I prefer to buy my food at an open mama mboga market located at Nairobi West near where I live because it is more pleasant to do so than going to an air-conditioned grocery store.
It is from this market and from a conversation with a market vendor there that I first heard of the operations of the fresh food aggregator Twiga Foods — the start-up that has been winning international accolades for implementing a highly successful and fintech-enabled food supply chain that connects rural farmers to street vendors in the urban areas of Kenya.
Twiga Foods has built a platform that has allowed fresh produce vendors and small retail businesses to order and replenish stock from the comfort of their premises on their mobile phones. Fresh produce suppliers are paid within 24 hours.
Agriculture, despite being touted as the mainstay of the economy, hardly attracts serious private investment. Indeed, there is very little happening in the sector in terms of commercial investment.
And despite all the breakthroughs in ICT and in bioscience we keep hearing about, the impact on agricultural productivity in this country has been minimal to say the least.
So, when I received an invitation the other day to meet and interview the founder and chief executive of Twiga Foods, Peter Njonjo, I readily accepted the invitation. We in the press are yet to evolve a culture of celebrating our own innovators and authentic entrepreneurs and business leaders.
I made a mental note that Mr Njonjo deserved a hearing because he represents the new generation of local innovators and entrepreneurs who are blazing the trail in the fintech space — mobilising hundreds of millions shillings of venture capital money and channelling it into developing modern and technology-enabled supply chains to support rural agriculture and small retail businesses.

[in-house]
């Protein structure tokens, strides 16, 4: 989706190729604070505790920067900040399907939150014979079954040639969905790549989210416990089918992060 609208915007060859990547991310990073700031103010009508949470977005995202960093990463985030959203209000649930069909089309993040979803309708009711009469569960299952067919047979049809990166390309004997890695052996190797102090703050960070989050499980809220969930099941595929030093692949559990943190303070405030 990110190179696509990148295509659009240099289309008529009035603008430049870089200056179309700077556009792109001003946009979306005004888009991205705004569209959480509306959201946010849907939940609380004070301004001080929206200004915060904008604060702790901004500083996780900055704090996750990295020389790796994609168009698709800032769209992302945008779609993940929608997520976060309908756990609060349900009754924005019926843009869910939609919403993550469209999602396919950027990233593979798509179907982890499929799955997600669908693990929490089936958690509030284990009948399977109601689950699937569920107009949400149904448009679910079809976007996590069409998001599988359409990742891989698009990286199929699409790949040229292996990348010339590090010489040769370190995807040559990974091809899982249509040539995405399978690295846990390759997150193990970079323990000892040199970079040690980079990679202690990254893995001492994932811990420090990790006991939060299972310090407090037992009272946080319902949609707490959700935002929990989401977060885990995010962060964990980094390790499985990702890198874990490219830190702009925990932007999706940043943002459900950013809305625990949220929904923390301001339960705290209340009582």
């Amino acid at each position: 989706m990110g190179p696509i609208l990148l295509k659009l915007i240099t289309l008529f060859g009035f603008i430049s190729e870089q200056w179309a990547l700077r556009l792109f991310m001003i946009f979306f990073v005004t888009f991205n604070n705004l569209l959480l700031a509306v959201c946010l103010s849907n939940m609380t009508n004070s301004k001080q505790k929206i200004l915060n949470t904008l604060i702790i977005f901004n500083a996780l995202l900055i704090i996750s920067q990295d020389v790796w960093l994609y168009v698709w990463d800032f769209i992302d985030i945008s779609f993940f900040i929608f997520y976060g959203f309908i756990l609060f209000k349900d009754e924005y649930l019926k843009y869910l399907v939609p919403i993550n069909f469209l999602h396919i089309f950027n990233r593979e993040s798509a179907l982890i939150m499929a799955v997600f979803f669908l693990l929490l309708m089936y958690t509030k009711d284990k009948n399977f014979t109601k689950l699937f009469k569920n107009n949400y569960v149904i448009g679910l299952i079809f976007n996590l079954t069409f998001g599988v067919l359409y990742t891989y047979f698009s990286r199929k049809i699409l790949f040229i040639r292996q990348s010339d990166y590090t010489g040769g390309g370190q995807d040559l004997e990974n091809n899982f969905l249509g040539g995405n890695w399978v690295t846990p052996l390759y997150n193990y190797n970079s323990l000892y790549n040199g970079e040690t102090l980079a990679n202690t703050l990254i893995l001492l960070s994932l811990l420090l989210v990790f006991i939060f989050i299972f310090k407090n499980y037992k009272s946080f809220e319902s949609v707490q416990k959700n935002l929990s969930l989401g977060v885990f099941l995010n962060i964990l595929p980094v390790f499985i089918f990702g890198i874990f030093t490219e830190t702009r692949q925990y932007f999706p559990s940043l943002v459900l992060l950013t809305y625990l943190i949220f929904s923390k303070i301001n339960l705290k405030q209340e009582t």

We started by going through facts, numbers and statistics. I was to learn that in the last eight years, Twiga Foods has touched 130,000 smallholder farmers.
It has trucks and haulers covering 120,000 kilometres a day, transporting 1.2 million kilogrammes of assorted products daily. The company runs a modern massive digital distribution centre that is located in Ruiru.
I think people like Njonjo are investors who are seeing opportunities in the broken retail markets in this country.
Today, the typical customer of Twiga Foods exhibits the following characteristics.
The supply to their business is fragmented which means that on a single product you will find a small retailer dealing with multiple parties — from a manufacturer-appointed distributor to small stockists all with different pricing and trading terms.
Secondly, due to the lack of scale, logistics and transport can end up eating up to 40 percent of trading margins for the small businessman and the mama mboga.
In most cases, the order they place for replenishing stock is not driven by the needs of customers but based on how much capital they have at hand.
It is a broken market. If you are in doubt, just look at prices obtained for produce at the farm gate and compare it with what the same goods are sold for at supermarkets.
When I met Mr Njonjo, and as the conversation progressed I saw in him all the innovation principles we hold dear: the ability to take risks, to embrace failure and unexpected outcomes, to disrupt the status quo, and to invest in the future.
This week, Twiga Foods announced that it has invested in producing its own crop on a 650 hectare farm where it will be growing tomatoes and onions under irrigation.
Today, the wholesale price of tomatoes in Carlifornia is $100 per tonne. In Kenya, the same quantity goes for $420.
Innovation and commercial investment in agricultural production is what will give us food security. We must learn to celebrate our innovators.